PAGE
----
Vizcaya transporter bridge: Getting there is half the fun
What do you do when you have to build a bridge, but you don't have a lot of room for all those ramps, and you still have to let shipping get through? Draw bridges and swing bridges are one way, but they are very expensive, having to lift entire roads.
In 1893 a disciple of Gustave Eiffel, Alberto Palacio, figured out another way: The transporter bridge. The Vizcaya Bridge in Bilbao, Spain is a suspension bridge built about 150 feet above the water, with a 36 wheeled cart that is pulled across. Hanging from it on 70 cables is a gondola that can carry freight and people; four million people and half a million cars use it every year.
When the gondola is out of the way, it can permit the passage of serious ships. Yet it take up very little space on either shore.
They sort of have defeated the purpose of the whole thing by building an elevator at either end so that people can walk across the top, but it is still an interesting bit of engineering. They should put one across Toronto's Eastern Gap to the islands so that people don't have to wait half the day for the overcrowded ferries.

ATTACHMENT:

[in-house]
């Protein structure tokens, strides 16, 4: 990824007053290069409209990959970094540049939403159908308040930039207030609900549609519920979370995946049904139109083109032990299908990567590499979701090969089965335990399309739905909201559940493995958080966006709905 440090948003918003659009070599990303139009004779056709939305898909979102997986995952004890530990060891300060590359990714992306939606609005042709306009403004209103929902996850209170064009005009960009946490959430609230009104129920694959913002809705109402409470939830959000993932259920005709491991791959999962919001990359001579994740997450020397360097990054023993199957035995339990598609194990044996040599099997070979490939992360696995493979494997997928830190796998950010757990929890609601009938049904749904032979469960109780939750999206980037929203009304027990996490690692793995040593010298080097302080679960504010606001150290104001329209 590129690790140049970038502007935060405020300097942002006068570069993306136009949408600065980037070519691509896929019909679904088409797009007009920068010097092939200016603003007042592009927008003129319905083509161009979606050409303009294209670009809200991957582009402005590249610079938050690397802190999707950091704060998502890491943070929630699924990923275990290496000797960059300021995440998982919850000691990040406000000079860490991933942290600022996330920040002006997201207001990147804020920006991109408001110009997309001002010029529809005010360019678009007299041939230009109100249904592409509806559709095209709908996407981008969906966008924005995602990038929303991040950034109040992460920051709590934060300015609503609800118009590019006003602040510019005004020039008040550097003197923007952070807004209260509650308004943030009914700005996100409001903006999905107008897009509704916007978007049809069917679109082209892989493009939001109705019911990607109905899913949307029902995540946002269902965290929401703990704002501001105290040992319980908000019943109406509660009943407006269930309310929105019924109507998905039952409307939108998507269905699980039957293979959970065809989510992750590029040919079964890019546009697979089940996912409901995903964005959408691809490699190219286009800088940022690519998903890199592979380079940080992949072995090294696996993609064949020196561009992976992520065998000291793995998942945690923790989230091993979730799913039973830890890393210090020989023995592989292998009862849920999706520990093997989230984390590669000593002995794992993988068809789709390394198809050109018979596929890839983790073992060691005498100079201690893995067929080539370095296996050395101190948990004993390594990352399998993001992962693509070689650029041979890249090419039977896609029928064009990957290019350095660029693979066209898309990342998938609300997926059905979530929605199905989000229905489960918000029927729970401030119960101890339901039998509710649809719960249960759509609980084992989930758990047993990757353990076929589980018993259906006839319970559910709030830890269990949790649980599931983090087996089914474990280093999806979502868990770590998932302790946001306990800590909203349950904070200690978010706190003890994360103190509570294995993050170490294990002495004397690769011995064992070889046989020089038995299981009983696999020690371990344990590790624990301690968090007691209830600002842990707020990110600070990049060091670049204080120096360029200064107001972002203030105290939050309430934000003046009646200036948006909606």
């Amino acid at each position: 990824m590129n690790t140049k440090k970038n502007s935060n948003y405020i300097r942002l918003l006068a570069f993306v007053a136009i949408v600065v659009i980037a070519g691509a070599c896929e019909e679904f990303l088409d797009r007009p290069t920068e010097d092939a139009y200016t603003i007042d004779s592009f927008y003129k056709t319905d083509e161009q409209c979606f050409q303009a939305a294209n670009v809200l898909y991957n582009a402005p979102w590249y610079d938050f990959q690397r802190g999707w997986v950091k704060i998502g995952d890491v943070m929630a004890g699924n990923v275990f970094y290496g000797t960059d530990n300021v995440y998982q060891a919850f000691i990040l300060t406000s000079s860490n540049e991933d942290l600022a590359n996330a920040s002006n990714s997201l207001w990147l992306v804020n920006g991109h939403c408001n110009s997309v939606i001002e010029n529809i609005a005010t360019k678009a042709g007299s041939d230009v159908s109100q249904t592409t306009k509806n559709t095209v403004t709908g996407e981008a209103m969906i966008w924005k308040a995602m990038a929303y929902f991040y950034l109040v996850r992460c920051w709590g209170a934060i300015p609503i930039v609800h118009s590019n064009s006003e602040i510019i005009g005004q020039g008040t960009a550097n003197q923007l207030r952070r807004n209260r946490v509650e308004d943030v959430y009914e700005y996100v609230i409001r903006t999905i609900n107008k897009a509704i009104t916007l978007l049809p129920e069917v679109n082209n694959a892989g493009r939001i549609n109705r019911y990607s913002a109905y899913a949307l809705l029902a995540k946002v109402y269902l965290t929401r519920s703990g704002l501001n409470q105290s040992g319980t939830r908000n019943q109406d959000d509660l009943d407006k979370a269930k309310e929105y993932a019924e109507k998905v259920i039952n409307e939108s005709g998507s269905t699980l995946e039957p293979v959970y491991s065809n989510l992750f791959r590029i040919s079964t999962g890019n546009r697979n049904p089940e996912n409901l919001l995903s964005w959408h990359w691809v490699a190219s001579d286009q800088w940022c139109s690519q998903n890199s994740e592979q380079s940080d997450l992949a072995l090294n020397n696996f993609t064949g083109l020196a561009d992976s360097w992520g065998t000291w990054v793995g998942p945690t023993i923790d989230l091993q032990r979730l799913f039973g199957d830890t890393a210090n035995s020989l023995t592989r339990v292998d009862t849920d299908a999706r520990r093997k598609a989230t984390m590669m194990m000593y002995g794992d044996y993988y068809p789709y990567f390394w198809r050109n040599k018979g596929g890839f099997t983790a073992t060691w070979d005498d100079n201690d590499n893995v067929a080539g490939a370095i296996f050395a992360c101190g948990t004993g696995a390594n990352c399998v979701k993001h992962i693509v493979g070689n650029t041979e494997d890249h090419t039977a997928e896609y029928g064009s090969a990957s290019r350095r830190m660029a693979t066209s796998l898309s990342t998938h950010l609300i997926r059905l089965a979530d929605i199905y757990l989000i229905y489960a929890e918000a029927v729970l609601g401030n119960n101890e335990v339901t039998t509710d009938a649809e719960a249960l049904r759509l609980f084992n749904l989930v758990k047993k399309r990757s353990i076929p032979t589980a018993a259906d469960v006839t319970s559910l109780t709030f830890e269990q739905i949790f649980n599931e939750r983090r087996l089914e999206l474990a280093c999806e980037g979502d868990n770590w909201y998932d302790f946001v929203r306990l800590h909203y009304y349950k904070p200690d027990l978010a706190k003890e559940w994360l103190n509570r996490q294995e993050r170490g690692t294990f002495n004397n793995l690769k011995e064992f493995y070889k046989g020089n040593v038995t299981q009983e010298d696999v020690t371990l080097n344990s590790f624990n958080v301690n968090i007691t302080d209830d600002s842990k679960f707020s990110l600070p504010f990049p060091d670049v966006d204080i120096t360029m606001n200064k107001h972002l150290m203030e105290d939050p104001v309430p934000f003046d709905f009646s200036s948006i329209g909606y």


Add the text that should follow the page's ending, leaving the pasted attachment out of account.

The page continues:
The Middlesbrough Transporter Bridge
Anne on Flickr/CC BY 2.0
There are a few of these in Britain, but they do not appear to have been built in such urban settings. Still, you can see the economy of it all, a light structure with its ends restrained by cables to minimize the steel needed. The Middlesbrough bridge is still in use;
Middlesborough Bridge opening/Public Domain
While these bridges can and do carry cars, they were designed in a time when the car didn't dominate all the infrastructure. So you could get people, bikes and a few work vehicles across the water in a lot less space, with a lot less steel, at a lot less cost. Looks like fun, too.